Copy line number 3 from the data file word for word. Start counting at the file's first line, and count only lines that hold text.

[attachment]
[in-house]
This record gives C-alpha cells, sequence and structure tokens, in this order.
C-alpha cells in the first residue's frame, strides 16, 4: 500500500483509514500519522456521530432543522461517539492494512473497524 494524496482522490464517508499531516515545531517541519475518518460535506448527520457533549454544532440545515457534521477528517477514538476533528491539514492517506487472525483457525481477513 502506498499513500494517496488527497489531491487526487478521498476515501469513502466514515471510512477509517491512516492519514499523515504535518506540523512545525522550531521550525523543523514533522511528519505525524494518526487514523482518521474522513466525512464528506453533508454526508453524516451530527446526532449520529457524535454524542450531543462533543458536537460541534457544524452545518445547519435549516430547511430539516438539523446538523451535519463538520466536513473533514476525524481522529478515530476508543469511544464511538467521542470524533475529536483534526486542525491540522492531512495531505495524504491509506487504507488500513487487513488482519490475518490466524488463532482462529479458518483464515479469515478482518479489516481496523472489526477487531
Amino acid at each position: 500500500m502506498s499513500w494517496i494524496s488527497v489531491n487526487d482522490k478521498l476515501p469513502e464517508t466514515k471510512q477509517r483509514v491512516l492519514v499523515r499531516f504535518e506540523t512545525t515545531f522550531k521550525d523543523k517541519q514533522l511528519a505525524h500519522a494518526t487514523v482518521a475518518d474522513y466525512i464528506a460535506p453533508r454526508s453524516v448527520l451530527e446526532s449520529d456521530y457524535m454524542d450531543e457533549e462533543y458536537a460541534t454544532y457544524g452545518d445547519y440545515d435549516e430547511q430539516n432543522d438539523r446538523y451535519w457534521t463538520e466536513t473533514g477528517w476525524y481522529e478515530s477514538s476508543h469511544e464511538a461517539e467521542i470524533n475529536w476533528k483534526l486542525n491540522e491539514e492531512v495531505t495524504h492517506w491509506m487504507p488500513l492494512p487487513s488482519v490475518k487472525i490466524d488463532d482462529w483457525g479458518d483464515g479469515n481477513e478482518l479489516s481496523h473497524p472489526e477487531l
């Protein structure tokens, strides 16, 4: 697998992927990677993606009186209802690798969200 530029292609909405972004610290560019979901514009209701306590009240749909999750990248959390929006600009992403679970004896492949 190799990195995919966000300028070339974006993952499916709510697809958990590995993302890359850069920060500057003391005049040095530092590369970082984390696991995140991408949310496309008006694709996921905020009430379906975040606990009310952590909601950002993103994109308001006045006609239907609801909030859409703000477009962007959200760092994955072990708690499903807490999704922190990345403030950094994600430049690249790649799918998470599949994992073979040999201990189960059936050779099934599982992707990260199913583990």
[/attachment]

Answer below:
C-alpha cells in the first residue's frame, strides 16, 4: 500500500483509514500519522456521530432543522461517539492494512473497524 494524496482522490464517508499531516515545531517541519475518518460535506448527520457533549454544532440545515457534521477528517477514538476533528491539514492517506487472525483457525481477513 502506498499513500494517496488527497489531491487526487478521498476515501469513502466514515471510512477509517491512516492519514499523515504535518506540523512545525522550531521550525523543523514533522511528519505525524494518526487514523482518521474522513466525512464528506453533508454526508453524516451530527446526532449520529457524535454524542450531543462533543458536537460541534457544524452545518445547519435549516430547511430539516438539523446538523451535519463538520466536513473533514476525524481522529478515530476508543469511544464511538467521542470524533475529536483534526486542525491540522492531512495531505495524504491509506487504507488500513487487513488482519490475518490466524488463532482462529479458518483464515479469515478482518479489516481496523472489526477487531